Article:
Gender Norms in the SKO

At the end of PST, our PCVTA trainer gave us a wise piece of final advice before our respective journeys to site. It went something as follows: When it comes to dealing with culture shock, there is a spectrum of behavior that ranges from accepting and even absorbing the cultural norms around you, to rejecting them and holding on to your prior beliefs. He told us that many Peace Corps Volunteers come to Kazakhstan on the former side of the spectrum, but leave closer to the latter. This makes a lot of sense to me. For most volunteers, learning about a new culture is a big draw of the Peace Corps experience; we want to want be open-minded, to adapt and assimilate to our new and exotic surroundings. But as we go along, we often find that some aspects of the culture strike us as not only different, but somehow undesirable. We are forced to look at our own values with new eyes, and decide what is really important in our own identities that we may not want to give up for the sake of “assimilation.” For me, gender norms has been one such issue.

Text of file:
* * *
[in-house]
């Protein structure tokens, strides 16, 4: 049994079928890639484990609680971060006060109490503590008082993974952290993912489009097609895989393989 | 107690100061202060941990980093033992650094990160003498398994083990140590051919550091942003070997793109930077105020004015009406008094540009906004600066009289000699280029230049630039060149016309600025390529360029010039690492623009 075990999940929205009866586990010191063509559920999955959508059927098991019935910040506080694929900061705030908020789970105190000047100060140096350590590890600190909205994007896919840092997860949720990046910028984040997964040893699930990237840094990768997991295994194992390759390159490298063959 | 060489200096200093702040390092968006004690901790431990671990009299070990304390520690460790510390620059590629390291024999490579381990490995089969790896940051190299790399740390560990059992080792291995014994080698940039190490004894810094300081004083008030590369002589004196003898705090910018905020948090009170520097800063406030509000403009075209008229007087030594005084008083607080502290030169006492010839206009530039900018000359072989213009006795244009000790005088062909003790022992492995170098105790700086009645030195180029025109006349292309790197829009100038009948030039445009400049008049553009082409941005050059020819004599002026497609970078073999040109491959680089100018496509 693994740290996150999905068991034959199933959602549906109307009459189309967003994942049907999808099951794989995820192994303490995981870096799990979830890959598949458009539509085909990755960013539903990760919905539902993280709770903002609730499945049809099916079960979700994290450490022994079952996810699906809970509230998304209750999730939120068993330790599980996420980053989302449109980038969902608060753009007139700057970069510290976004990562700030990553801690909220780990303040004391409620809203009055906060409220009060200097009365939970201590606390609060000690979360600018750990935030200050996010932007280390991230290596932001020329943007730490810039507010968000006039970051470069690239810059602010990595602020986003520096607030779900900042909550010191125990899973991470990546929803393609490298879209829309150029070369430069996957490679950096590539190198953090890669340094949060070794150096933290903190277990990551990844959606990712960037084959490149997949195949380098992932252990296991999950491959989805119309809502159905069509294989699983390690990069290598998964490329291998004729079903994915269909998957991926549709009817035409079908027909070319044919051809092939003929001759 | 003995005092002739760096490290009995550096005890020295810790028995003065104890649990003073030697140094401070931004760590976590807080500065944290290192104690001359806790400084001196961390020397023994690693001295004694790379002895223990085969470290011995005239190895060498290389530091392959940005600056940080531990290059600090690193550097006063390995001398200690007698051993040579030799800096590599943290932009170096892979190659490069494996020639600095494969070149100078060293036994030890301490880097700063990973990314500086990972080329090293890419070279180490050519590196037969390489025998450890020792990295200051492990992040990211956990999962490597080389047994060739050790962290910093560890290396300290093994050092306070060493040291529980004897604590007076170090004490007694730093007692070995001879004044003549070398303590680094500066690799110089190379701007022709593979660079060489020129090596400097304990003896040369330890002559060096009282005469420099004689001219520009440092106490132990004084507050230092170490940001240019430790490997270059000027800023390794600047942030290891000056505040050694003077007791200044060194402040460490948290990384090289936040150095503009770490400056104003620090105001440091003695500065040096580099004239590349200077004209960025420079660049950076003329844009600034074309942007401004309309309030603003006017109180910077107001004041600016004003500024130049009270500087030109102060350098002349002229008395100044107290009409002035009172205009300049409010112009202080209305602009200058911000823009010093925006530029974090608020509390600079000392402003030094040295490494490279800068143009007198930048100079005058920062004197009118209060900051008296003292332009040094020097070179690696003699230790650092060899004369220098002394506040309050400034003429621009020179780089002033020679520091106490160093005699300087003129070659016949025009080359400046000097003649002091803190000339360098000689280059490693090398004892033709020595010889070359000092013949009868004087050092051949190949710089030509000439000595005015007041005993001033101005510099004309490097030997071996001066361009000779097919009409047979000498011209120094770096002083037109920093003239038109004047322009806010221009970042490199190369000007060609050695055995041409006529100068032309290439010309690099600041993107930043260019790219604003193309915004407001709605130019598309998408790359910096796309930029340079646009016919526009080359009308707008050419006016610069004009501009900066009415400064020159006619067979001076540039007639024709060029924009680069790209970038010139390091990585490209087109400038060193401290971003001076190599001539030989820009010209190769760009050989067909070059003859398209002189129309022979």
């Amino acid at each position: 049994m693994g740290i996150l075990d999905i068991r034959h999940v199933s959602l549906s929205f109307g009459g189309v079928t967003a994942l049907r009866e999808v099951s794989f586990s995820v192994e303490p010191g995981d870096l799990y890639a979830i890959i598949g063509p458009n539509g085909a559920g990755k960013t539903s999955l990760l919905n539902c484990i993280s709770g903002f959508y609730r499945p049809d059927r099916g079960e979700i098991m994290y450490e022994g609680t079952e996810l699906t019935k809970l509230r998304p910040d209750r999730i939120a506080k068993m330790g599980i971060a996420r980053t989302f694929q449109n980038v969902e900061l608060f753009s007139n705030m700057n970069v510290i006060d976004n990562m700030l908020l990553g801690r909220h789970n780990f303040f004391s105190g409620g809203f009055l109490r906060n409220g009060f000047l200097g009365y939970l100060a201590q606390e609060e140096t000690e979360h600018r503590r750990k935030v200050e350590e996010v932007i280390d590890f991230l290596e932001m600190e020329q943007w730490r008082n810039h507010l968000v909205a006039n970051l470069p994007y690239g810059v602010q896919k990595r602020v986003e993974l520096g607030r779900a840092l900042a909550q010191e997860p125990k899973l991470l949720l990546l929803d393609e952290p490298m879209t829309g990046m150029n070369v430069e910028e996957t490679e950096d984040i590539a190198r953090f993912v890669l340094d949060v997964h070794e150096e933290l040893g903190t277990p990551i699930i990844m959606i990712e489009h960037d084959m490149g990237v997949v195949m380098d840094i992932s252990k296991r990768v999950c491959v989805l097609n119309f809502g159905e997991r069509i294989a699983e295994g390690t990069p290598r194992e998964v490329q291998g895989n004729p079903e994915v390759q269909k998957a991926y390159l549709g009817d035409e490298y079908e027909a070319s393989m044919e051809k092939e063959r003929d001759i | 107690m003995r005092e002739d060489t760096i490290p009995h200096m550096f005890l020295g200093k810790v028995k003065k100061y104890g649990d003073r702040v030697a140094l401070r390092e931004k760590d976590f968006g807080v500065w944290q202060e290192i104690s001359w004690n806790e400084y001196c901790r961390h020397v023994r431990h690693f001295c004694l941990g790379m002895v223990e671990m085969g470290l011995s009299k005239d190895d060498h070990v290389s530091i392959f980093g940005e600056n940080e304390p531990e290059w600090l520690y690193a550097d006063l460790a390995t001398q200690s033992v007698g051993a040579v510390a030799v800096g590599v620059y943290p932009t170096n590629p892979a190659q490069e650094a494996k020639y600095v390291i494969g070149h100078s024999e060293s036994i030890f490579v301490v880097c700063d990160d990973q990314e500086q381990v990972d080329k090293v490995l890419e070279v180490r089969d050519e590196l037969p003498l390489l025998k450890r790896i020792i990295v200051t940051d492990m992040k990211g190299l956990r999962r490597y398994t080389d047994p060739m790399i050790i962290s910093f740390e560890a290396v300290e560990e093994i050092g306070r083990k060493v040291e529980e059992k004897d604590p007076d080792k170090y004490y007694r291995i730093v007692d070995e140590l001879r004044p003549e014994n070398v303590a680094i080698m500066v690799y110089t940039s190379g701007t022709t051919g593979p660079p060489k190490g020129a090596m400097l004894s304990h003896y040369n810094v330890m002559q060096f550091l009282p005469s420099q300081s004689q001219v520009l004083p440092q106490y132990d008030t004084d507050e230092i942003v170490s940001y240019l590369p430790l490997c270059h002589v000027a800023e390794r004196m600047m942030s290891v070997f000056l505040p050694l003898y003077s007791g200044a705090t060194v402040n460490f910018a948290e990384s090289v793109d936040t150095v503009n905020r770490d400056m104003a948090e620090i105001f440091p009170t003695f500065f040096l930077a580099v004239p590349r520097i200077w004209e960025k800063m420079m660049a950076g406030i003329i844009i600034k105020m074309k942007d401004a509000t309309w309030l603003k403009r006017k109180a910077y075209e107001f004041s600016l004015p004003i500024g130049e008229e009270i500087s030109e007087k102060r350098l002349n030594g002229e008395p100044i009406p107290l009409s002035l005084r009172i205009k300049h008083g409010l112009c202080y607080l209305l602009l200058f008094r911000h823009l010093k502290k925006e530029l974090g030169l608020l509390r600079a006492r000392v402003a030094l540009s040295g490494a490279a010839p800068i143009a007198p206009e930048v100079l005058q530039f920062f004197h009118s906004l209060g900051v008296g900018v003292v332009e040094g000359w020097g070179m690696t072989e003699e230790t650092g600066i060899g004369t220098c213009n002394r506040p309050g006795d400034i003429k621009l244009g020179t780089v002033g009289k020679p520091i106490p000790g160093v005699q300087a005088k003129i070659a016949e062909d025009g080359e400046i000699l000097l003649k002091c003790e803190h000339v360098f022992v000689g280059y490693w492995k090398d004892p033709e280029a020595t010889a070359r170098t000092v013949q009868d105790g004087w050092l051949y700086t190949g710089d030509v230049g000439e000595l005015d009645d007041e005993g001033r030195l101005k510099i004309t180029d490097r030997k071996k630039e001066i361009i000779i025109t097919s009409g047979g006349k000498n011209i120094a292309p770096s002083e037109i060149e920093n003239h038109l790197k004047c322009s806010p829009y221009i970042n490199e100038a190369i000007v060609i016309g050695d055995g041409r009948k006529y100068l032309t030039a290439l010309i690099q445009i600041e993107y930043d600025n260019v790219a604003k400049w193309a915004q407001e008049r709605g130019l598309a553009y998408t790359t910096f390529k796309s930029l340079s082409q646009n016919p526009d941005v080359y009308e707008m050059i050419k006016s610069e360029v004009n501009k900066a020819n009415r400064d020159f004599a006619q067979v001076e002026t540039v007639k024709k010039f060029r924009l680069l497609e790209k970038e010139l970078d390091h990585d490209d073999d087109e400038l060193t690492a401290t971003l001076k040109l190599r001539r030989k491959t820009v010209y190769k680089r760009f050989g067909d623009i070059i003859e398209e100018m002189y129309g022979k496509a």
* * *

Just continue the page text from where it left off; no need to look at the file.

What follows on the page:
After arriving to Shymkent, I realized this area of the country is a completely different ball game from both Almaty and other cities further north. South Kazakhstan Oblast (SKO) boasts itself as the capital of traditional Kazakh culture, including a greater prevelance of Islam. This undoubtedly has some relation to the pervasive inequality in gender roles that I play witness to here every day. My first host family here (I have since moved…more on that later) had two daughters in university and one 5-year-old son. The mother and daughters cooked, cleaned, washed dishes, mopped the floor, did the laundry, took out the garbage, and looked after the little one – even though they also went to work and school during the day. The father was the “head of the household,” and had the final word on all family decisions and money matters. Every evening one of the women would ask him how he wanted to take his tea; he would sit and wait while they poured and served (always serving him first), then retire while they cleared the table and washed the dishes.